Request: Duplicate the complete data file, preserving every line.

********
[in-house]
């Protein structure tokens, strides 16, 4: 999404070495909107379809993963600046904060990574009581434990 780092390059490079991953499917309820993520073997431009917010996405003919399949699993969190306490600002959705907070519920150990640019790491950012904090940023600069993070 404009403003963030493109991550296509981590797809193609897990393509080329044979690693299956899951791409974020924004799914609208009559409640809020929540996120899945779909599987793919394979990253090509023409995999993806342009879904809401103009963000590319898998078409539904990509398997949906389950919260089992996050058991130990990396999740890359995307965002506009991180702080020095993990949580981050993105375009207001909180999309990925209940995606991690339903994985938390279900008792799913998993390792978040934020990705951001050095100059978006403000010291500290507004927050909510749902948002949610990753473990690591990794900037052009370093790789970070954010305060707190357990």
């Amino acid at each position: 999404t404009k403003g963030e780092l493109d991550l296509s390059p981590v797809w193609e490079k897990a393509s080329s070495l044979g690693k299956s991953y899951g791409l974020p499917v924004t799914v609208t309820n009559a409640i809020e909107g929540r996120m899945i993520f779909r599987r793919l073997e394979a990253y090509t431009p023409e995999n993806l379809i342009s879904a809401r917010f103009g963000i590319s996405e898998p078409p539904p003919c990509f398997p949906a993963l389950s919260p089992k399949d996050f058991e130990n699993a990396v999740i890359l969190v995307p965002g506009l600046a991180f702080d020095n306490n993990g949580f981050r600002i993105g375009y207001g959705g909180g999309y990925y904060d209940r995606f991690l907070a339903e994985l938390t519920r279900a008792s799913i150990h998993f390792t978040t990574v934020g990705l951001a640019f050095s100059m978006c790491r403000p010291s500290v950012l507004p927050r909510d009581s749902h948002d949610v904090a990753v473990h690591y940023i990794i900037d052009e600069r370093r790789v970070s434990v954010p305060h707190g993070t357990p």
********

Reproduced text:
[in-house]
């Protein structure tokens, strides 16, 4: 999404070495909107379809993963600046904060990574009581434990 780092390059490079991953499917309820993520073997431009917010996405003919399949699993969190306490600002959705907070519920150990640019790491950012904090940023600069993070 404009403003963030493109991550296509981590797809193609897990393509080329044979690693299956899951791409974020924004799914609208009559409640809020929540996120899945779909599987793919394979990253090509023409995999993806342009879904809401103009963000590319898998078409539904990509398997949906389950919260089992996050058991130990990396999740890359995307965002506009991180702080020095993990949580981050993105375009207001909180999309990925209940995606991690339903994985938390279900008792799913998993390792978040934020990705951001050095100059978006403000010291500290507004927050909510749902948002949610990753473990690591990794900037052009370093790789970070954010305060707190357990």
């Amino acid at each position: 999404t404009k403003g963030e780092l493109d991550l296509s390059p981590v797809w193609e490079k897990a393509s080329s070495l044979g690693k299956s991953y899951g791409l974020p499917v924004t799914v609208t309820n009559a409640i809020e909107g929540r996120m899945i993520f779909r599987r793919l073997e394979a990253y090509t431009p023409e995999n993806l379809i342009s879904a809401r917010f103009g963000i590319s996405e898998p078409p539904p003919c990509f398997p949906a993963l389950s919260p089992k399949d996050f058991e130990n699993a990396v999740i890359l969190v995307p965002g506009l600046a991180f702080d020095n306490n993990g949580f981050r600002i993105g375009y207001g959705g909180g999309y990925y904060d209940r995606f991690l907070a339903e994985l938390t519920r279900a008792s799913i150990h998993f390792t978040t990574v934020g990705l951001a640019f050095s100059m978006c790491r403000p010291s500290v950012l507004p927050r909510d009581s749902h948002d949610v904090a990753v473990h690591y940023i990794i900037d052009e600069r370093r790789v970070s434990v954010p305060h707190g993070t357990p």